It is the general belief that it is bad for a government to have a deficit or be shoulder-deep in debt. However, while it is “perfectly legitimate” for public administrations to have shortfalls and finance them with debt, what is dangerous is when the practice leads to unsustainability.
Puerto Rico’s fiscal problems have landed in the unsustainable category because of three main reasons: inadequate revenue streams, injudicious expenditure policies, and mismanagement of public debt, respected local economist Juan Lara said during a workshop sponsored by the Center for the New Economy.
“Chronic government revenue shortfalls are part of the problem we’ve had for years, as well as excessive public spending,” said Lara. “Even when the economy is growing, revenue isn’t growing at an adequate pace, which plants the seed of unsustainability.”
According to the most recent numbers, Puerto Rico’s public debt is $68.4 billion, which represents about 90 percent of the Gross National Product, and is coupled with an insolvent retirement system.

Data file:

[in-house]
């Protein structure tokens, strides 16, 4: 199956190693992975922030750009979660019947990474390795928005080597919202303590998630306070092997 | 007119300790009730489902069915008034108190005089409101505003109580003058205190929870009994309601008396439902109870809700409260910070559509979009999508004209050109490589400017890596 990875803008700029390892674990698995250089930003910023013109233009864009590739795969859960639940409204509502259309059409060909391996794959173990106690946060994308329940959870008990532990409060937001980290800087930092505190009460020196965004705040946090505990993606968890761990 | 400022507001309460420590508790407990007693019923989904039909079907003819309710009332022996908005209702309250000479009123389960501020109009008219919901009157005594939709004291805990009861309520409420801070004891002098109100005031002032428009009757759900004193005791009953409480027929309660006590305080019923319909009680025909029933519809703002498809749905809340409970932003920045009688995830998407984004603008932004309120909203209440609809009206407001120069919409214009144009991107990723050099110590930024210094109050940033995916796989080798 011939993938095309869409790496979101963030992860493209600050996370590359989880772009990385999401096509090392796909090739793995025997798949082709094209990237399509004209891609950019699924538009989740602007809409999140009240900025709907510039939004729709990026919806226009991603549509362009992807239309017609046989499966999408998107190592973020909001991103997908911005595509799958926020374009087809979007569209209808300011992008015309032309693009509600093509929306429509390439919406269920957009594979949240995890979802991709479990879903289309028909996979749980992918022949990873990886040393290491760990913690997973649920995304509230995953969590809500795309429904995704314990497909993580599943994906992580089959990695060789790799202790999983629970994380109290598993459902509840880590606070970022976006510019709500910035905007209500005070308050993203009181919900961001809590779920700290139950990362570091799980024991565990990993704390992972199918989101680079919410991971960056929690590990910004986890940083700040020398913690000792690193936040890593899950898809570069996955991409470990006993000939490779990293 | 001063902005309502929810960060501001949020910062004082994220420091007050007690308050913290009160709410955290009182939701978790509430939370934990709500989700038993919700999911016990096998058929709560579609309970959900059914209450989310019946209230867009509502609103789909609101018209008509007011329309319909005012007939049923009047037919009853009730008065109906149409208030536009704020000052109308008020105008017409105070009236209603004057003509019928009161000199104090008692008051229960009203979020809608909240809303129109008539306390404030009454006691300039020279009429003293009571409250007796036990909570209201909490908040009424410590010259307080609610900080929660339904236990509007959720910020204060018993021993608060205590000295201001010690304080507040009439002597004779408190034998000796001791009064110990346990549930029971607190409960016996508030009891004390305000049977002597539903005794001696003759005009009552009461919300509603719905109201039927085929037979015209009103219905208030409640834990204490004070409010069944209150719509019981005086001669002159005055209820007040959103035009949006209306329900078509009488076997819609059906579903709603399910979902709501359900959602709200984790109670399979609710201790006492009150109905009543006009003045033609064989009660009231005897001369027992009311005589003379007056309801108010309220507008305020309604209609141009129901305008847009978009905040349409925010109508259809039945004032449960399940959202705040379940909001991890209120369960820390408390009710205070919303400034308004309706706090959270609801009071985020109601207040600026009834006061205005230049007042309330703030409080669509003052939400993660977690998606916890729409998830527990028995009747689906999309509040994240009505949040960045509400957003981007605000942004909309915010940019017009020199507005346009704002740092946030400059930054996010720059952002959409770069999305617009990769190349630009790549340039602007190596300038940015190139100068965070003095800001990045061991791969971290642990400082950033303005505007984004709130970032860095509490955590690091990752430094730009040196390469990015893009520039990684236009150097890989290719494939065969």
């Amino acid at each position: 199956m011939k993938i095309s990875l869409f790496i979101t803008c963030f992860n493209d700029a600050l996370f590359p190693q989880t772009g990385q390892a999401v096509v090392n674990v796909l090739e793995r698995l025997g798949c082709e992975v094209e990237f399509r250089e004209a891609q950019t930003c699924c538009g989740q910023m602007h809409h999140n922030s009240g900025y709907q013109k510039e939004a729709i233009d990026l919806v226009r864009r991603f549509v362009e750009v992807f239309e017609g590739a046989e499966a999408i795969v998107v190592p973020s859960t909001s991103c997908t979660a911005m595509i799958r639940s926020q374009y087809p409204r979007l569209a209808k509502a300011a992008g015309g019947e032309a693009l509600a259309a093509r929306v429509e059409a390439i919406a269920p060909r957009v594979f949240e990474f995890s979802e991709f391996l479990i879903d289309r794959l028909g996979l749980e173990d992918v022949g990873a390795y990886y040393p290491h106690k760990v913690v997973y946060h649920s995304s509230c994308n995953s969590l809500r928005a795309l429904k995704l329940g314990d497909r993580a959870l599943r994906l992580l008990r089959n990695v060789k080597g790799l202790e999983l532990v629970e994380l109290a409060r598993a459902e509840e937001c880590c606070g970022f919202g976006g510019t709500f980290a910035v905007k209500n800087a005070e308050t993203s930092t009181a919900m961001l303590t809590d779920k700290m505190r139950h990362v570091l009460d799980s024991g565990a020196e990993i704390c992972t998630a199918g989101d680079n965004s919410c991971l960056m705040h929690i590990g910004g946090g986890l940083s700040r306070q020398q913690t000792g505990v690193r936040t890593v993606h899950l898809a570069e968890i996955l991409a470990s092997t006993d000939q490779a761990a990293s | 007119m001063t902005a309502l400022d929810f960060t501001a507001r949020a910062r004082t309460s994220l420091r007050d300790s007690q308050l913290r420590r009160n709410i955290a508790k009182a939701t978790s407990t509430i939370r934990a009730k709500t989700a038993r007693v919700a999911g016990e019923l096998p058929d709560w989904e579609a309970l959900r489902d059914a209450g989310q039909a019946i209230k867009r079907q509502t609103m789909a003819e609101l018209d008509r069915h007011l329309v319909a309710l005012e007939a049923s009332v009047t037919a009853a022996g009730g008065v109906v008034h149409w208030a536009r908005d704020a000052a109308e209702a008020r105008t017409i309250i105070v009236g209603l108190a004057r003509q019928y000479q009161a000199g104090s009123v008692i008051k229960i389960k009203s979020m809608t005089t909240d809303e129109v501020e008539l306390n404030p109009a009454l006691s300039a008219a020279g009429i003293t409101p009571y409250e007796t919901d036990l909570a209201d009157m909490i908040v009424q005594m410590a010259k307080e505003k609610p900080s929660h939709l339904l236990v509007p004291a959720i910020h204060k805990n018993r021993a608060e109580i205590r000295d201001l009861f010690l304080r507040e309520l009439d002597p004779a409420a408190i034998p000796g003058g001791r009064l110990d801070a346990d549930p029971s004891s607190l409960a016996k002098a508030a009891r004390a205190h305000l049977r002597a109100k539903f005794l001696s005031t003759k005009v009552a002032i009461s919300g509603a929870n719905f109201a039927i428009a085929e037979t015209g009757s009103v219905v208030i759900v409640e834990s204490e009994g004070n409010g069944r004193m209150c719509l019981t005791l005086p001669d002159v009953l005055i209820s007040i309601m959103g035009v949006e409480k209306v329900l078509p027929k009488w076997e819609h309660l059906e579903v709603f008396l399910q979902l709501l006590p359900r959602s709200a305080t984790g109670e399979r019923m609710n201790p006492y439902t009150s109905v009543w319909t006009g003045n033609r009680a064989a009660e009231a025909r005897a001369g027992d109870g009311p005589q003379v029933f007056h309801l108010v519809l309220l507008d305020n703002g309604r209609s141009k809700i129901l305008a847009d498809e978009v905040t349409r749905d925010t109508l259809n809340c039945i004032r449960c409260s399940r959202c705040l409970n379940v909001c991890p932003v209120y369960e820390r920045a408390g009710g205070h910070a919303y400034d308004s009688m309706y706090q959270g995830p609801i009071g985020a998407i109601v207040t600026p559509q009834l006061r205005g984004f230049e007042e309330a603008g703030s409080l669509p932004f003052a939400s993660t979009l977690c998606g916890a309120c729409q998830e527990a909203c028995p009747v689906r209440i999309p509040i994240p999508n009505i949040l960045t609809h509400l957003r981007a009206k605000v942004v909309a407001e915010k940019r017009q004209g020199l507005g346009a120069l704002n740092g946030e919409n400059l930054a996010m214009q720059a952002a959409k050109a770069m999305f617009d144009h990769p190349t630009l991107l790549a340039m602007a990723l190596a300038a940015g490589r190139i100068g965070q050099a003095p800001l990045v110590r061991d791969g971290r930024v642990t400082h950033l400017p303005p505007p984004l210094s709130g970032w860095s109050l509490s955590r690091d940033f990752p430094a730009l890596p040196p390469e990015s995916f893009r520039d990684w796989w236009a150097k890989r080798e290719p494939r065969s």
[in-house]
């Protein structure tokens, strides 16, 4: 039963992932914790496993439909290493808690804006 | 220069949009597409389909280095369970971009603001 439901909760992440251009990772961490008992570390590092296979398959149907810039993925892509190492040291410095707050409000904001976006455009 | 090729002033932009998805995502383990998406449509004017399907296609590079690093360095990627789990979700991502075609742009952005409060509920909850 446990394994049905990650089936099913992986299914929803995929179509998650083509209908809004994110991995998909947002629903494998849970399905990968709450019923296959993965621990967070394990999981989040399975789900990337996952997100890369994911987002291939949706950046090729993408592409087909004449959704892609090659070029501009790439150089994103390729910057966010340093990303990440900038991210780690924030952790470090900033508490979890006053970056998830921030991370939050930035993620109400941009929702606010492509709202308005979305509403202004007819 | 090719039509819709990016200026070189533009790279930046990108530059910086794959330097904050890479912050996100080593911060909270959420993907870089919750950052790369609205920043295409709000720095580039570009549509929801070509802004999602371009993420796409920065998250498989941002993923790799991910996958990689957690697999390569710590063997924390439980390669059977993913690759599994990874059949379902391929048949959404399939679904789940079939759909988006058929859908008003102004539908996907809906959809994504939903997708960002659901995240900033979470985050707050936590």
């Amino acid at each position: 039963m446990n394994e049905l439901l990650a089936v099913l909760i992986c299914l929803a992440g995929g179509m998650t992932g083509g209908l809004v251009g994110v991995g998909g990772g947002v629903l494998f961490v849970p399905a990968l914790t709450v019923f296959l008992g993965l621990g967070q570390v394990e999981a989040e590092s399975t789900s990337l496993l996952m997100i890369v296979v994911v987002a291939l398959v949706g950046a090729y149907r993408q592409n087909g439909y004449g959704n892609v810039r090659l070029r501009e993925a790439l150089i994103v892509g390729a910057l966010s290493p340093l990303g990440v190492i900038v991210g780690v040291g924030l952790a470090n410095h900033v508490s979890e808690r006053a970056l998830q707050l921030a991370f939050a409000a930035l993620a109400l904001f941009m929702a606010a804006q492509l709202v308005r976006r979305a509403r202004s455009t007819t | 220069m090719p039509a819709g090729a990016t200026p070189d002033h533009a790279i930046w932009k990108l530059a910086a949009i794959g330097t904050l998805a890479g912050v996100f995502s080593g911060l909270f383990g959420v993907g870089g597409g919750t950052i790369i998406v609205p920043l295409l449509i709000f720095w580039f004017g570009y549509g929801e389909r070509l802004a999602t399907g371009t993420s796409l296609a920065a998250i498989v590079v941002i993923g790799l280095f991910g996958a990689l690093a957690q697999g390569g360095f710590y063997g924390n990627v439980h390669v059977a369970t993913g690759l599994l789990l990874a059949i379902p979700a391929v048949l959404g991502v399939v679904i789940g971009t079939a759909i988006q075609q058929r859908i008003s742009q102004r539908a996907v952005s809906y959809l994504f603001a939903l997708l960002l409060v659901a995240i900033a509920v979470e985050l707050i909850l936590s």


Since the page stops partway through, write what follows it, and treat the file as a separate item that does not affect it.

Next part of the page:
While the percentage is important, whether it can be steadily maintained for a prolonged period of time is even more significant, he said.
“In Puerto Rico’s case, that number has been growing consistently over the years, and at an extremely fast pace,” Lara said. “There’s no doubt this indicator in our case points to the fact that Puerto Rico’s debt is not sustainable.”
Another problem that the island has been facing is an inability to establish a long-term positive revenue collection pattern — even though that trend seems to be shifting in part due to the temporary taxes the government levied on controlled foreign corporations.
The solution to that issue is a “real fiscal and tax reform” that includes provisions to ensure that a steady stream of revenue is generated and that it is enough to cover public expenses, he said.
At the end of Fiscal 2012, the Fortuño administration will reportedly have a $300 million deficit, which it plans to cover with new debt.